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Tag: Matthew Holt

Chakri Toleti, Care.ai

Chakri Toleti is an occasional Bollywood film producer (you can Google that) and also the CEO of Care.ai–one of the leading companies using sensors and AI to figure out what is going on in that hospital room. They’ve grown very fast in recent years, fundamentally by using technology to monitor patients and help improve their care, improve patient safety and figure out what else is needed to improve the care process. You’ll also see me doing a little bit of self-testing!–Matthew Holt

What’s behind all these assessments of digital health?

By MATTHEW HOLT

A decent amount of time in recent weeks has been spent hashing out the conflict over data. Who can access it? Who can use it for what? What do the new AI tools and analytics capabilities allow us to do? Of course the idea is that this is all about using data to improve patient care. Anyone who is anybody, from John Halamka at the Mayo Clinic down to the two guys with a dog in a garage building clinical workflows on ChatGPT, thinks they can improve the patient experience and improve outcomes at lower cost using AI.

But if we look at the recent changes to patient care, especially those brought on by digital health companies founded over the past decade and a half, the answer isn’t so clear. Several of those companies, whether they are trying to reinvent primary care (Oak, Iora, One Medical) or change the nature of diabetes care (Livongo, Vida, Virta et al) have now had decent numbers of users, and their impact is starting to be assessed. 

There’s becoming a cottage industry of organizations looking at these interventions. Of course the companies concerned have their own studies, In some cases, several years worth. Their  logic always goes something like “XY% of patients used our solution, most of them like it, and after they use it hospital admissions and ER visits go down, and clinical metrics get better”. But organizations like the Validation Institute, ICER, RAND and more recently the Peterson Health Technology Institute, have declared themselves neutral arbiters, and started conducting studies or meta-analyses of their own. (FD: I was for a brief period on the advisory board of the Validation Institute). In general the answers are that digital health solutions ain’t all they’re cracked up to be.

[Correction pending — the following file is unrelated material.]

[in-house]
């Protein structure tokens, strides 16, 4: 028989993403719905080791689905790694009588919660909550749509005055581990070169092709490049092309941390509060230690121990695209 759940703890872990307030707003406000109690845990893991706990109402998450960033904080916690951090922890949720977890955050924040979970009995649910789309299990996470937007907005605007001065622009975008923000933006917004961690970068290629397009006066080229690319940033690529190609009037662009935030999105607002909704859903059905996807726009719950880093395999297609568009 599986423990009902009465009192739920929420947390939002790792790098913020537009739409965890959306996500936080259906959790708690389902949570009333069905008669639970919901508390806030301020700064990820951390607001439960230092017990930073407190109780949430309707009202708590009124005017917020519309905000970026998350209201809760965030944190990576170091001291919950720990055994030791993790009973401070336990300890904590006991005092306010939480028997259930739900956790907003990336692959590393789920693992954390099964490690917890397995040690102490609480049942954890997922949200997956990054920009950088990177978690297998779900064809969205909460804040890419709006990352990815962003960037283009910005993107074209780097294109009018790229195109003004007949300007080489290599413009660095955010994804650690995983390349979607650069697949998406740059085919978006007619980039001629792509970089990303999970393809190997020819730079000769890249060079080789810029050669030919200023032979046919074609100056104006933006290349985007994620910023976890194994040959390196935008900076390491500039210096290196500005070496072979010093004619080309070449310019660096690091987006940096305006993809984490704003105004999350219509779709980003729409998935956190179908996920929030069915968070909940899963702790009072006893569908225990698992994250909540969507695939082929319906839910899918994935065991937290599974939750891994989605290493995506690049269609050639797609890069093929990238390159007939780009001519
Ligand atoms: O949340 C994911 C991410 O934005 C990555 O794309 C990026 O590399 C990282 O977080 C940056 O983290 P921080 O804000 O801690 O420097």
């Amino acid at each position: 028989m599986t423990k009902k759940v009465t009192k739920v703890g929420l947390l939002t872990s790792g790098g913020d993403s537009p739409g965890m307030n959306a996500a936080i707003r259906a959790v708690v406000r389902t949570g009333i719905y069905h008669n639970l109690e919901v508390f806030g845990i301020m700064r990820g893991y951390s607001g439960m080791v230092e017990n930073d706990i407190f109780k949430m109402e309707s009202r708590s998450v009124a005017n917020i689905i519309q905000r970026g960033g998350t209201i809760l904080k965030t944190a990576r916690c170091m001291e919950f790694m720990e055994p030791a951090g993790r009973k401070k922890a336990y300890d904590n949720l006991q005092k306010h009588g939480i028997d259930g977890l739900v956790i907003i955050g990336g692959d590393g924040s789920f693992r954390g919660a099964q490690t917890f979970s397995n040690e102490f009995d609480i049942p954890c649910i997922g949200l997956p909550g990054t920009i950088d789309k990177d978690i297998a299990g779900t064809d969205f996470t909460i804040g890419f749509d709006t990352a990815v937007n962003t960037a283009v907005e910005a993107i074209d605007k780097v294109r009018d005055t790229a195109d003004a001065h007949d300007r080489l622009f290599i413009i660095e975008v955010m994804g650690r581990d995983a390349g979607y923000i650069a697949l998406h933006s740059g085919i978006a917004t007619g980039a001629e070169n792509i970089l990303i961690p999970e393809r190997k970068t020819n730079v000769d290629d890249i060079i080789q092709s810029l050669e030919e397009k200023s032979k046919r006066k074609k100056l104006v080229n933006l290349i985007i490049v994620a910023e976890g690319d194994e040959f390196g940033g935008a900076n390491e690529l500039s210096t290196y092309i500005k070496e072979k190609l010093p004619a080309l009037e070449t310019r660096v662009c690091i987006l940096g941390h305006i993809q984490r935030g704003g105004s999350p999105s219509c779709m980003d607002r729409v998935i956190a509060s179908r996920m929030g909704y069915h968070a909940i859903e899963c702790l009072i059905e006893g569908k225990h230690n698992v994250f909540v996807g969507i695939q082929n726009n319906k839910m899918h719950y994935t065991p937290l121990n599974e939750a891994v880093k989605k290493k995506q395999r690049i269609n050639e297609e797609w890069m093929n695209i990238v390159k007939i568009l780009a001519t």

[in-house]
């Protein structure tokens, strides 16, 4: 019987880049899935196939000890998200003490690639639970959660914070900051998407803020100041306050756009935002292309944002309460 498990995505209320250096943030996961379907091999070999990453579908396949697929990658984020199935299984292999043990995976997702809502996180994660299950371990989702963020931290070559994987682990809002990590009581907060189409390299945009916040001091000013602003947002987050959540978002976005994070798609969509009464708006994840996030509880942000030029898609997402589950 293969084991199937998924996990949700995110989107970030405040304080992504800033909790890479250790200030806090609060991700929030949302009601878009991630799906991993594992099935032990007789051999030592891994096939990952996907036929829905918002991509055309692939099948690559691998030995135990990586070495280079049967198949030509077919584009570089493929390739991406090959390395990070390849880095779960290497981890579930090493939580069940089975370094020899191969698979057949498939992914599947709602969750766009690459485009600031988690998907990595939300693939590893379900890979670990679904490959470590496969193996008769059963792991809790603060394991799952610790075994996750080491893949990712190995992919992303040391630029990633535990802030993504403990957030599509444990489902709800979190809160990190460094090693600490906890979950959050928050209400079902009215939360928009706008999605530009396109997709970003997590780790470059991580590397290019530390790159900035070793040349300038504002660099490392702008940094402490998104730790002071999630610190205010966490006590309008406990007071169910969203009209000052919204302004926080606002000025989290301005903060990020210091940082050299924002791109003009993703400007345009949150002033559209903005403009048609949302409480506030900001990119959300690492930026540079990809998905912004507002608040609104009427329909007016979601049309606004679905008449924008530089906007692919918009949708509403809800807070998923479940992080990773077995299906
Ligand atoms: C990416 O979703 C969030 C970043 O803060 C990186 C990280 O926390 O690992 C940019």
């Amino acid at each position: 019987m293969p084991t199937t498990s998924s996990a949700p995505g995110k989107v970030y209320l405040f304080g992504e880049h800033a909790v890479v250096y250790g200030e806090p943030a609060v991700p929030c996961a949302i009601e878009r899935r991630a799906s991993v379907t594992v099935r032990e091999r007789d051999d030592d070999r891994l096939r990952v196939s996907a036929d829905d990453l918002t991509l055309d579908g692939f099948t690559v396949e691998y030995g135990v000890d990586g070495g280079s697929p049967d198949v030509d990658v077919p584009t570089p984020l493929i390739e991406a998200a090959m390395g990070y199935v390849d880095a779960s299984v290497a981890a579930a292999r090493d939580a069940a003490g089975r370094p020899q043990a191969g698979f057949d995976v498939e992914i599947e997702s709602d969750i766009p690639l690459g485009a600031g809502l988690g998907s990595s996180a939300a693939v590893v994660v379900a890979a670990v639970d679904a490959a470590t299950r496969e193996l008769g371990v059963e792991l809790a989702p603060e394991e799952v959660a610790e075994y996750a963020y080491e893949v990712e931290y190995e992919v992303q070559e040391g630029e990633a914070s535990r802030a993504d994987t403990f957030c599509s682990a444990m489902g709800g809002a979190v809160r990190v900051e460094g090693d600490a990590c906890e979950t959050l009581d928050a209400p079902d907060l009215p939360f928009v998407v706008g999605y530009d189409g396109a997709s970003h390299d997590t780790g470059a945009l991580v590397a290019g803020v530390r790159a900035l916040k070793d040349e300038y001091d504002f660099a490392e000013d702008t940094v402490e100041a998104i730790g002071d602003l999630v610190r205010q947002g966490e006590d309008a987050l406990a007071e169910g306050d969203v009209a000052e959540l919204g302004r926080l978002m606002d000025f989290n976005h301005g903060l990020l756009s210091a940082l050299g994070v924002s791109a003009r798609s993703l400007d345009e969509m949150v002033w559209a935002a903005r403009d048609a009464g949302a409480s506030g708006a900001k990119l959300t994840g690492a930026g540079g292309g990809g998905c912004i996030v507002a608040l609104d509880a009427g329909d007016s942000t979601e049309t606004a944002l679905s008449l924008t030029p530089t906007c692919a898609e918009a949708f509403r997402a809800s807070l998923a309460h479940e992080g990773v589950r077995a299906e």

There is of course a longer history here. Since the 1970s policy wonks have been trying to figure out if new technologies in health care were cost effective. The discipline is called health technology assessment and even has its own journal and society, at a meeting of which in 1996 I gave a keynote about the impact of the internet on health care. I finished my talk by telling them that the internet would have little impact on health care and was mostly used for downloading clips of color videos and that I was going to show them one. I think the audience was relieved when I pulled up a video of Alan Shearer scoring for England against the Netherlands in Euro 96 rather than certain other videos the Internet was used for then (and now)!

But the point is that, particularly in the US, assessment of the cost effectiveness of new tech in health care has been a sideline. So much so that when the Congressional Office of Technology Assessment was closed by Gingrich’s Republicans in 1995, barely anyone noticed. In general, we’ve done clinical trials that were supposed to show if drugs worked, but we have never really  bothered figuring out if they worked any better than drugs we already had, or if they were worth the vast increase in costs that tended to come with them. That doesn’t seem to be stopping Ozempic making Denmark rich.